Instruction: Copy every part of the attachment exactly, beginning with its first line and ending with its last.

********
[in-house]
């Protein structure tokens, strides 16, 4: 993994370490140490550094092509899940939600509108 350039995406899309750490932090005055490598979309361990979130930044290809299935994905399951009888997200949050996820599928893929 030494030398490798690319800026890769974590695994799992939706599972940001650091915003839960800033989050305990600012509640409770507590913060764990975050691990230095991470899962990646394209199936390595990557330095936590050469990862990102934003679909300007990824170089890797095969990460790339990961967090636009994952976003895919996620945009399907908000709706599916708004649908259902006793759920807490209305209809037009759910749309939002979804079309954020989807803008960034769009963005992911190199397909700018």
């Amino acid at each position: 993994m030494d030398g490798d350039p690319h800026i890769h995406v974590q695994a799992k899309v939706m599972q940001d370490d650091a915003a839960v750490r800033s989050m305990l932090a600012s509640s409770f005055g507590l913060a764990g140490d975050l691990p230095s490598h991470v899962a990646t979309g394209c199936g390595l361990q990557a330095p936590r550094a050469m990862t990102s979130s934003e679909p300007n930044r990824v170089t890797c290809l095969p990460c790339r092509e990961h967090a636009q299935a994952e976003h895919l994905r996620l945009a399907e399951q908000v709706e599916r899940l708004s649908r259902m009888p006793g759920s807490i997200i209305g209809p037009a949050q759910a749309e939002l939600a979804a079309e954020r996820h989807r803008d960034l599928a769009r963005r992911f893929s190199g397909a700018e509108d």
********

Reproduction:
[in-house]
């Protein structure tokens, strides 16, 4: 993994370490140490550094092509899940939600509108 350039995406899309750490932090005055490598979309361990979130930044290809299935994905399951009888997200949050996820599928893929 030494030398490798690319800026890769974590695994799992939706599972940001650091915003839960800033989050305990600012509640409770507590913060764990975050691990230095991470899962990646394209199936390595990557330095936590050469990862990102934003679909300007990824170089890797095969990460790339990961967090636009994952976003895919996620945009399907908000709706599916708004649908259902006793759920807490209305209809037009759910749309939002979804079309954020989807803008960034769009963005992911190199397909700018």
């Amino acid at each position: 993994m030494d030398g490798d350039p690319h800026i890769h995406v974590q695994a799992k899309v939706m599972q940001d370490d650091a915003a839960v750490r800033s989050m305990l932090a600012s509640s409770f005055g507590l913060a764990g140490d975050l691990p230095s490598h991470v899962a990646t979309g394209c199936g390595l361990q990557a330095p936590r550094a050469m990862t990102s979130s934003e679909p300007n930044r990824v170089t890797c290809l095969p990460c790339r092509e990961h967090a636009q299935a994952e976003h895919l994905r996620l945009a399907e399951q908000v709706e599916r899940l708004s649908r259902m009888p006793g759920s807490i997200i209305g209809p037009a949050q759910a749309e939002l939600a979804a079309e954020r996820h989807r803008d960034l599928a769009r963005r992911f893929s190199g397909a700018e509108d």